- In regards to hospitality, where do you think Greece needs to improve the most?
In my experience we still have lot of work to do when it comes to connectivity, technology and quality of online content! There is a lot of room for improvement in those areas. There is still a very large number of hoteliers and destinations, as well as hospitality services, that have no or a very poor online presence or they use poor technology. It means we are not as competitive as we could potentially be. We have a great tourism product. But we show only a small percentage of that product to the world. We should become more globally engaged, we should welcome and employ technology and improve our online presence as a country. Our competitor countries are already doing that. So, if we want to talk about sustainability we need to keep evolving by using more modern and efficient technological solutions. Old school PR activities and trade fairs are not sufficient any more.
- What would you say is Greece’s best kept “secret”? (In other words, what shouldn’t be a secret in your opinion and should be promoted more abroad?)
I believe that we should finally promote abroad the fact that Greece is not only the typical ‘Sea & Sun’ place to visit. We have, mistakenly, in the past cultivated only this idea for many years and now it takes great effort to change the perception of people abroad about Greece as a type of destination. We have beautiful winter destinations that people from other countries are not even aware of. So, if we want to promote our tourism sector we should stop having ‘our tourism product as our best kept secret’ and we should start becoming more extroverted by communicating to the world all the options that an inbound tourist has when visiting our country.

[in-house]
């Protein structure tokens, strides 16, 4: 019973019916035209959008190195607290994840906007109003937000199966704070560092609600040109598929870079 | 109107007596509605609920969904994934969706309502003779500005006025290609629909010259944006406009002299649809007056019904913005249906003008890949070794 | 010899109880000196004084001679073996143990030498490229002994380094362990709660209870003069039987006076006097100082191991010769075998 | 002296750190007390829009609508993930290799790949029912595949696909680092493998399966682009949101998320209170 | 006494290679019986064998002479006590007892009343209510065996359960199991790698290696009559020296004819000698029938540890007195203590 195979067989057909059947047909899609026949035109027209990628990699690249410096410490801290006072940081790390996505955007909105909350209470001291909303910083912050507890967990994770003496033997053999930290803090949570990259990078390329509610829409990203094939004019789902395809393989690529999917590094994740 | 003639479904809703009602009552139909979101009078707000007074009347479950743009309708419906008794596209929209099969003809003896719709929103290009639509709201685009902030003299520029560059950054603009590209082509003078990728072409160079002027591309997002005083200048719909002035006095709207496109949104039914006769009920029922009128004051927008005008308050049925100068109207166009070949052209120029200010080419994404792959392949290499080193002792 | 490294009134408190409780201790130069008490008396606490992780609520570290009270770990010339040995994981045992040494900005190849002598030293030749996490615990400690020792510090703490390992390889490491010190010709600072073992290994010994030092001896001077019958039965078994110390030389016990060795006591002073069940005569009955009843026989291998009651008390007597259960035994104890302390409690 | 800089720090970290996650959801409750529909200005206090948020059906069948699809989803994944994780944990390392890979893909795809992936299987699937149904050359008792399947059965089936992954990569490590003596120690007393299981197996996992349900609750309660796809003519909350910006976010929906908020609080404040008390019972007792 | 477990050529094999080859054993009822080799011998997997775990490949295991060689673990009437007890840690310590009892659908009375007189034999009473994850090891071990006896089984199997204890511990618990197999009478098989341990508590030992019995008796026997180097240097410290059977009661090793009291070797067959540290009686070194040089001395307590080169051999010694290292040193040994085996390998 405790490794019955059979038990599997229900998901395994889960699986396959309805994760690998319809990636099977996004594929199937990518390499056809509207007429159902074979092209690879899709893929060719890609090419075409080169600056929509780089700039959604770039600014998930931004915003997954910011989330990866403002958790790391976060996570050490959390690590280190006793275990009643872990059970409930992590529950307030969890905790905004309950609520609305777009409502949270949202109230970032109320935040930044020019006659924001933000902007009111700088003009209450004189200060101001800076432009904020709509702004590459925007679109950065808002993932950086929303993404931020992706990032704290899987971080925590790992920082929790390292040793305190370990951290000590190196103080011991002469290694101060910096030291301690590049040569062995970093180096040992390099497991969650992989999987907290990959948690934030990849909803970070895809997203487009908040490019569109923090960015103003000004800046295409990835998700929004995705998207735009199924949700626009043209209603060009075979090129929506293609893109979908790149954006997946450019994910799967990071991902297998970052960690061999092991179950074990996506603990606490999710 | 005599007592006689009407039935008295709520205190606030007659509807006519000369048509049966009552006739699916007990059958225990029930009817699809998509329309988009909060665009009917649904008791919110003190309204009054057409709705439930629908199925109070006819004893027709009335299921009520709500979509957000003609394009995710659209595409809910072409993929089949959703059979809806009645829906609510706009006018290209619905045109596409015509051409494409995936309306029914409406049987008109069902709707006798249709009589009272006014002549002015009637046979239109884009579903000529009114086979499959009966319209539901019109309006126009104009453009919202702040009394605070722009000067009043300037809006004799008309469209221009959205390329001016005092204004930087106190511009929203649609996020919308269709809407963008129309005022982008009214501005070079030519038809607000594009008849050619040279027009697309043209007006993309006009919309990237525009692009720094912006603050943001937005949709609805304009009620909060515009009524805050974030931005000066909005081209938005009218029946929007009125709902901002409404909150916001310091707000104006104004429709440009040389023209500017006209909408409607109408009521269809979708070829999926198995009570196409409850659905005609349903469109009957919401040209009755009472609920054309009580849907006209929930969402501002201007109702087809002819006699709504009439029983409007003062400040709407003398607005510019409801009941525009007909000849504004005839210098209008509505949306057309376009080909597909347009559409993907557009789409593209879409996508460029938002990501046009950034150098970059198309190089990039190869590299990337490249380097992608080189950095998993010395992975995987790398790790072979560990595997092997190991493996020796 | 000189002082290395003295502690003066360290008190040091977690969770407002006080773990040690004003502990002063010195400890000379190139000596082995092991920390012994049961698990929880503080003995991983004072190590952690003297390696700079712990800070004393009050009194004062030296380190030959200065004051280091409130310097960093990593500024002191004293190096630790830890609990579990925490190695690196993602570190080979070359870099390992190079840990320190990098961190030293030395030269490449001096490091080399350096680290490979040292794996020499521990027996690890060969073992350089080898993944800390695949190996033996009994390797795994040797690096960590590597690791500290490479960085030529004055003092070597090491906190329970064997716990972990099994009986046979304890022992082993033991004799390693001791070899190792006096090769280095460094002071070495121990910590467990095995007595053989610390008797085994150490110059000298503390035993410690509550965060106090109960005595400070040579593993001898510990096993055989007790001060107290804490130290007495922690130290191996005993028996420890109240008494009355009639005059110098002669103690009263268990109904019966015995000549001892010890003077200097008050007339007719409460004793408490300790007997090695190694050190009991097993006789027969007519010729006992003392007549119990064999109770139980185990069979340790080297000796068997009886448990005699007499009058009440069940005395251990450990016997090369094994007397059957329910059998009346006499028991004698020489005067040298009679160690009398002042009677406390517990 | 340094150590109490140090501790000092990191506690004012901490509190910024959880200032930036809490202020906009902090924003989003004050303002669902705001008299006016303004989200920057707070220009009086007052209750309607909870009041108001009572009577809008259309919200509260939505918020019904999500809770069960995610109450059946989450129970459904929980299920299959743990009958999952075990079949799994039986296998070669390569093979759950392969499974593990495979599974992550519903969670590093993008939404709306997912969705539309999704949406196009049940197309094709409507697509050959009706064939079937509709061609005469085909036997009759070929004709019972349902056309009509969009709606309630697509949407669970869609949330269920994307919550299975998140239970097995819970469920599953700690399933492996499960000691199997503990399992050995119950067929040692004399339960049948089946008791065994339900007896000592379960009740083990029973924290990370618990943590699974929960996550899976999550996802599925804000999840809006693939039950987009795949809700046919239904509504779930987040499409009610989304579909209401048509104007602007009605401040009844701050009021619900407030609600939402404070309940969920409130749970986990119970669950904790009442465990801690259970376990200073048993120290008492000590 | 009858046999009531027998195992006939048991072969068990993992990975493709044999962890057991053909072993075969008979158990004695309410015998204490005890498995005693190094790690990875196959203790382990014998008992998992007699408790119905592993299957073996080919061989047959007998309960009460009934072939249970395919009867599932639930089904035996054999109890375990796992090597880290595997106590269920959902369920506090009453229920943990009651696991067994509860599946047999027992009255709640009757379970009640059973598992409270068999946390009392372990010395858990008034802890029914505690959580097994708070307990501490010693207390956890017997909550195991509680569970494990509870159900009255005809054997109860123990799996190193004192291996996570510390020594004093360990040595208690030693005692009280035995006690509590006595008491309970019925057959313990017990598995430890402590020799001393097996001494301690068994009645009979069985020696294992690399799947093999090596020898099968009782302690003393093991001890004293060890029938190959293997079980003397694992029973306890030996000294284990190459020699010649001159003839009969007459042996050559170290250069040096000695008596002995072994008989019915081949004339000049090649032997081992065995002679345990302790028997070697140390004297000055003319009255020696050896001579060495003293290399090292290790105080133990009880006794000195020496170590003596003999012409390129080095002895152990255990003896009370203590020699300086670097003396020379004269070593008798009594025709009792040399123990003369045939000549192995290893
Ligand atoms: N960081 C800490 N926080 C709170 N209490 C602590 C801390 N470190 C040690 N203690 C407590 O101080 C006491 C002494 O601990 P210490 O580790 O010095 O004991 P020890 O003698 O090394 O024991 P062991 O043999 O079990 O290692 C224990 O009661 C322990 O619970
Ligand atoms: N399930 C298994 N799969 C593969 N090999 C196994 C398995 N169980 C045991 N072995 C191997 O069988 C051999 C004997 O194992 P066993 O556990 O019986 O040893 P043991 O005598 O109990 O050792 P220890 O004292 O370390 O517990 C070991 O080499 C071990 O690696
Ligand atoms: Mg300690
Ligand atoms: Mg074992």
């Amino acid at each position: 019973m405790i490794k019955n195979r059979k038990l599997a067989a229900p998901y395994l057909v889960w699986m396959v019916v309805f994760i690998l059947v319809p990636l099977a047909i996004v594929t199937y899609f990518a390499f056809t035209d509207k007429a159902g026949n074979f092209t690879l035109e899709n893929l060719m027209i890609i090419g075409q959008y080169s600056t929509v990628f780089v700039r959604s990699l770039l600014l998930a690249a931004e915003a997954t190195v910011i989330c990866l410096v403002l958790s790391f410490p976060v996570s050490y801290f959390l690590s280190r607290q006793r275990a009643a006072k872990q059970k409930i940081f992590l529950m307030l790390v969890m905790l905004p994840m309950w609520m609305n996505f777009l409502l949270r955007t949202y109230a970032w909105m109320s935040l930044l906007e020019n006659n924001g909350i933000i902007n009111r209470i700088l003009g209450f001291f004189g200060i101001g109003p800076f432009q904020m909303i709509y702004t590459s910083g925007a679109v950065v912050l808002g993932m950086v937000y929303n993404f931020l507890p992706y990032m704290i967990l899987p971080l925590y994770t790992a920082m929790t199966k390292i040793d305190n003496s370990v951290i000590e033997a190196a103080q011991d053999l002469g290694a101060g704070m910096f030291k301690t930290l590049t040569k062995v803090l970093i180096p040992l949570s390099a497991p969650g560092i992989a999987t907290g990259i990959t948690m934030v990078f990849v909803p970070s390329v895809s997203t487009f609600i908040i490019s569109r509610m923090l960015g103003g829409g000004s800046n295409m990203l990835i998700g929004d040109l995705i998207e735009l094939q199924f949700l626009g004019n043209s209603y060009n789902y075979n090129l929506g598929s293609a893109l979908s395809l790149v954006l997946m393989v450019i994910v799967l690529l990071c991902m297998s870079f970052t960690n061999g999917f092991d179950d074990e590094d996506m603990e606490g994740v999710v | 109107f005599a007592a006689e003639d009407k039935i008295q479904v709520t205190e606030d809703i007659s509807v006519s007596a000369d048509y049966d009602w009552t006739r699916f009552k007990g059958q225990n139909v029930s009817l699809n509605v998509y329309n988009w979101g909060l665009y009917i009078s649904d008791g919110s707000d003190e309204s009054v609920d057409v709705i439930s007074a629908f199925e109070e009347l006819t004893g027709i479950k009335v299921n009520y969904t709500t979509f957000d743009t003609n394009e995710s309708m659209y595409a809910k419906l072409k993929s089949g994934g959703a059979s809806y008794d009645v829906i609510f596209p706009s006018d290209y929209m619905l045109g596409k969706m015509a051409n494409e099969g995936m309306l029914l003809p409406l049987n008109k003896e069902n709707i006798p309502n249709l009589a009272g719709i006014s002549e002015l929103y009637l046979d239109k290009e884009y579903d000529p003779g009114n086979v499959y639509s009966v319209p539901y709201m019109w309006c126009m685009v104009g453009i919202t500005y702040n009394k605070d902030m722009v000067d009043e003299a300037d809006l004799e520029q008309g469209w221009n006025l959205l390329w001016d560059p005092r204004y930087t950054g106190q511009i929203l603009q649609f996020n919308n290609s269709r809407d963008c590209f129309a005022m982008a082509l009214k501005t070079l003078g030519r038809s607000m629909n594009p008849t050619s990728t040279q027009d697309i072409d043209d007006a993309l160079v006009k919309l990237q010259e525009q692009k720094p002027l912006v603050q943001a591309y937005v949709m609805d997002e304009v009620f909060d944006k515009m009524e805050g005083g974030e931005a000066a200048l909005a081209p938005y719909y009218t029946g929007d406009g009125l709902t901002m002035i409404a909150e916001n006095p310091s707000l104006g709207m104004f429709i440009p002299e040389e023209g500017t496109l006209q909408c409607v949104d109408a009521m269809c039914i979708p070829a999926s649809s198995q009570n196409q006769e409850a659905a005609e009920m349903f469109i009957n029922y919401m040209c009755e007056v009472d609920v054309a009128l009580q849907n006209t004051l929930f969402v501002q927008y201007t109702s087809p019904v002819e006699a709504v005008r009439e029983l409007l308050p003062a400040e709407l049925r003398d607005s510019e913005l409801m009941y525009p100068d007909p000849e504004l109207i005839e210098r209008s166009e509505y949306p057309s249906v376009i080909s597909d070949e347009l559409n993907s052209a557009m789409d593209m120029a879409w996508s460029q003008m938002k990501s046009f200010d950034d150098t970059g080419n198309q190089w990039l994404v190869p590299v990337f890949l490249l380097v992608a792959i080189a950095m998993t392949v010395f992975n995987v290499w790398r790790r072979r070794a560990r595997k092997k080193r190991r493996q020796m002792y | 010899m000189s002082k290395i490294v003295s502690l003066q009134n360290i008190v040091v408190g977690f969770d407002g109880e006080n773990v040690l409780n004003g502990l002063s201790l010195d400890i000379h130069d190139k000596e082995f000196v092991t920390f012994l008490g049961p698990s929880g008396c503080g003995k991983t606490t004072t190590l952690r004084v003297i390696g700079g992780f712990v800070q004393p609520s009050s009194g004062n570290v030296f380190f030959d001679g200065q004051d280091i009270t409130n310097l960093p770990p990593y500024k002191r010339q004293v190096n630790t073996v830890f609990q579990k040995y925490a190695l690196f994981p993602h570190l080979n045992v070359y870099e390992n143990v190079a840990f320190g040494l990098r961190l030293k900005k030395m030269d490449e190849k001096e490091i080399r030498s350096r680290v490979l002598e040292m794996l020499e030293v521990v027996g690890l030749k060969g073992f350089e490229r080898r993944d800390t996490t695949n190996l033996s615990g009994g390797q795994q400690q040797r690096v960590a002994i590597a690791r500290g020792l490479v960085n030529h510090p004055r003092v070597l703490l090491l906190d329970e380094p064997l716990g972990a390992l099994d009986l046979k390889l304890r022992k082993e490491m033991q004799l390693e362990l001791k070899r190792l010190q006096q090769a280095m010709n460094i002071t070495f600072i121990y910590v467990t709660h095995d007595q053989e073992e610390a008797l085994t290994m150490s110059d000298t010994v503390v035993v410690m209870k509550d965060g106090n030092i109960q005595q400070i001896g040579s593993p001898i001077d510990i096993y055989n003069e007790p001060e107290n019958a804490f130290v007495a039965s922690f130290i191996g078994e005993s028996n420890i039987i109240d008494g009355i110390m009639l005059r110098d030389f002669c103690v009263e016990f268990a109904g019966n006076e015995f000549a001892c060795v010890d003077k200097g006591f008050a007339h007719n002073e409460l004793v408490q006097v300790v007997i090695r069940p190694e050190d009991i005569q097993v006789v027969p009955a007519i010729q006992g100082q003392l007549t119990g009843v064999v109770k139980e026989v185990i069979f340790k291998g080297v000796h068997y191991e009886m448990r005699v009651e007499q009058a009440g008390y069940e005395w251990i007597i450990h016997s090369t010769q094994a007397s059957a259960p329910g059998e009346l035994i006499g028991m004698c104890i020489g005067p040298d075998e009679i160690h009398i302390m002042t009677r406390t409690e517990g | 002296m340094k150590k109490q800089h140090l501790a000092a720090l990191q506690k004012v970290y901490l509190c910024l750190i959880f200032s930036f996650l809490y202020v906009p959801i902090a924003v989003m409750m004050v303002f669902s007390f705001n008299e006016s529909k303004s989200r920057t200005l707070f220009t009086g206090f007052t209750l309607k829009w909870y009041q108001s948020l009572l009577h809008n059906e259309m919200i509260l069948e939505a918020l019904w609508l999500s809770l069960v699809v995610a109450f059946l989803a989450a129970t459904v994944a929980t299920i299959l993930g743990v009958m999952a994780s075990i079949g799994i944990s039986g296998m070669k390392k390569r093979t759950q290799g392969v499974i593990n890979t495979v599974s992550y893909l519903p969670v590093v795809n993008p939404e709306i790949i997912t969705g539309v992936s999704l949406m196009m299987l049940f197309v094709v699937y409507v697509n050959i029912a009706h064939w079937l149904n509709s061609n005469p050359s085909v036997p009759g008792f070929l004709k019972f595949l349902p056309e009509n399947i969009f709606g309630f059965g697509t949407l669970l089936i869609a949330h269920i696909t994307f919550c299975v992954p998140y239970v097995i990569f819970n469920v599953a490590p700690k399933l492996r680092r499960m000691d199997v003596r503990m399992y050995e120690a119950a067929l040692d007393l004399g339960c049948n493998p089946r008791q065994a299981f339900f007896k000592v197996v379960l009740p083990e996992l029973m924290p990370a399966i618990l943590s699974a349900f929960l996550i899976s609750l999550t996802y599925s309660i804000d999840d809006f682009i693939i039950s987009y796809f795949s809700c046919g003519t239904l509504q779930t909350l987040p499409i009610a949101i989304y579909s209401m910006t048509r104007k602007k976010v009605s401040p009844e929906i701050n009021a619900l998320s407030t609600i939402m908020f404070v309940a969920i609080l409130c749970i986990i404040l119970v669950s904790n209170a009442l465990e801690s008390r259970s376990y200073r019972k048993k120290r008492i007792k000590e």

- If you could pass on a message to the hospitality industry about Greece, what would it be?
Tourism has experienced continued growth and is one of the fastest growing economic sectors in the world. The message that I would like to pass on, is to engage technology even more. Things are moving faster than ever and trends are changing constantly in the tourism and hospitality industry. Evolving traveler expectations are fueling technological innovation. There are so many tools available online and hospitality solutions right now and the only thing that hoteliers should do is to test and then accept or reject. For hoteliers to have any hope to succeed in this digital era, they need to eliminate any resistance to embracing technology and engage the technological solutions that are out there.
- What are your plans for the future?
Right now, I’m very enthusiastic about doing what I’m doing and being involved in the hospitality industry. I think it’s an exciting profession with a lot of promise and opportunities for advancement, and I’m excited for the next steps.
- If you didn’t work in the hospitality industry where would you be?
I think that if I didn’t work in the hospitality industry I would have worked in the sports industry. I have been practicing sports since young age, I studied sports sciences and generally sports have always been big part of my free time. It is something that energizes me and relaxes me at the same time.
Connect with Chara Georgiadou on LinkedIn